My Aunt & Uncle had a row of large oak trees shielding their property. The storm stripped all the leaves, twigs and small branches from those trees even before it touched the ground. Their house was clad in wooden "clapboard" siding. There were so many twigs and branches embedded in this siding that it had to be replaced. (It looked like a coarse fur.)

    It came down in their backyard, so it swept their back porch clean off of the house and left only the concrete foundation and their well pump. It destroyed their shed and the kids steel swing-set was picked up and twisted around a neighbors tree a few houses away. A house a few doors down had all the bricks pulled off of the leeward side. Those bricks were scattered for miles. Imagine getting hit by one or more of those bricks! That's what usually kills people during storms like this.

    It picked up a farm tractor, stripped the tires off of the front wheels and set the tractor back down a couple of hundred feet away. The tires were later found hanging in trees about a mile away.

    It destroyed a garage leaving only the concrete slab and the big roll-up door sitting there upright, in its frame, door still closed and locked. There was a dog house right next to the garage that was untouched – with the dog still inside. The poor thing was traumatized for weeks afterward and for the rest of its life would cower in fear at the approach of any thunderstorm. (…can't say I blame it.)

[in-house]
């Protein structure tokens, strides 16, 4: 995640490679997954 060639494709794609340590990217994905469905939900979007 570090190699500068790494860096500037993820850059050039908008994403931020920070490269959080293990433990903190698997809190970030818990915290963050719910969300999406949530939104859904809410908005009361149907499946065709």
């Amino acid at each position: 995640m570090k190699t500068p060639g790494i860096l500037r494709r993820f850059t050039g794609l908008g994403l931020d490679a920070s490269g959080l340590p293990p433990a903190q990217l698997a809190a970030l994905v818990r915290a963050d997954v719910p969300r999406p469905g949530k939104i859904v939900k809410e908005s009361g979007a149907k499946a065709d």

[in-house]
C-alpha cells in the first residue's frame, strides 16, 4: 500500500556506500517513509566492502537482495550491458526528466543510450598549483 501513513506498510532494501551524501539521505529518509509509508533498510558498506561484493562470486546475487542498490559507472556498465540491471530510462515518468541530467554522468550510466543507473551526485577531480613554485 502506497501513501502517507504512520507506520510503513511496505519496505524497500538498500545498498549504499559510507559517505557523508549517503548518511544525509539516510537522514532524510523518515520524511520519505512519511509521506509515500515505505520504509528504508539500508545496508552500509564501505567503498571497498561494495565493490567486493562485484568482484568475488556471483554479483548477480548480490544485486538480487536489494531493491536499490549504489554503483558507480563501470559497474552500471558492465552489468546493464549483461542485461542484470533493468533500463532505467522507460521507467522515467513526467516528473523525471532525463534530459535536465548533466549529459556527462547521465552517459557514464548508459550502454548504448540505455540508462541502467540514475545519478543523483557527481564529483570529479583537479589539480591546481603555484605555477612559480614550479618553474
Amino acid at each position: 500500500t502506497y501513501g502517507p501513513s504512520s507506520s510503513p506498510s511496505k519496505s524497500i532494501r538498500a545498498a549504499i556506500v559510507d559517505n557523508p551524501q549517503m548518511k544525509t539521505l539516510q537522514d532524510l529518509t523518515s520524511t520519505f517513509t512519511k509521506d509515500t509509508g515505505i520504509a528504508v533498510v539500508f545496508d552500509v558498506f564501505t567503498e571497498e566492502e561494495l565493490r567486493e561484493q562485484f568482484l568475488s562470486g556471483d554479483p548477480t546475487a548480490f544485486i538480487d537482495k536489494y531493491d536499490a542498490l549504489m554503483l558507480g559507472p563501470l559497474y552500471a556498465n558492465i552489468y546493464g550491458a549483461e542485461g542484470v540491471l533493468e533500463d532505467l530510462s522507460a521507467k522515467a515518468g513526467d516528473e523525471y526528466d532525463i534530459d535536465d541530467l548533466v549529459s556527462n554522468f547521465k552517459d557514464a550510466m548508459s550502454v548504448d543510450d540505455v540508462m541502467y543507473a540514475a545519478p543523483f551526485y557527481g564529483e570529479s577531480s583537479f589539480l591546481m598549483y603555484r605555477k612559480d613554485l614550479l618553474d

It struck a large commercial chicken coop and utterly destroyed it. There were guts and other parts of chickens hanging in trees and on power lines for miles downwind.

    I wouldn't have believed any of this – especially the garage door – except that I saw everything I have described with my own eyes.

    My Aunt and Uncle and my two cousins were fortunate in that it did not destroy their house – possibly because of those trees. It did do seriously damage to it though. Besides the porch and siding, they also lost their roof and every window on the windward side of the house. There was no prior warning and they had just enough time to run down the basement stairs before it hit. My Uncle said he was pulling the basement door shut when the windows blew out.

    This happened in 1968 just outside of Shepherdsville, KY.

  8. Tonerboy. I went to grad school on teh edge o f Tornado Alley. The grad students had gathered at a sports bar one Friday night, and for reasons known to Ghu, the owner had "Twister" on the big screens. Regulars and grad students all ignored it until someone called, "Hey, guys, cow scene!" Everyone in the bar stopped, watched, laughed in the wrong places and made rude comments about cows, tornadoes and Hollywood. Then we went back to our beers-n-burgers.


  9. Not a dangerous as it looks. They were traveling from West to East. Rarely do tornados in that area move West. The usual path is ESE. That said, they are damn fools.

  10. I did cleanup in Jarrel Texas after the F5 hit there in the 90's. I was a high schooler and it's been more than 20 years but I still get chills thinking about just driving up to the cleanup site. The switched from asphalt to gravel all of a sudden and I thought it was strange since we weren't that far out. The escort in the front of the bus says "it wasn't a gravel road before the tornado came through, the storm sucked the asphalt up off the road bed". We passed the section in a minute but it's always stuck with me.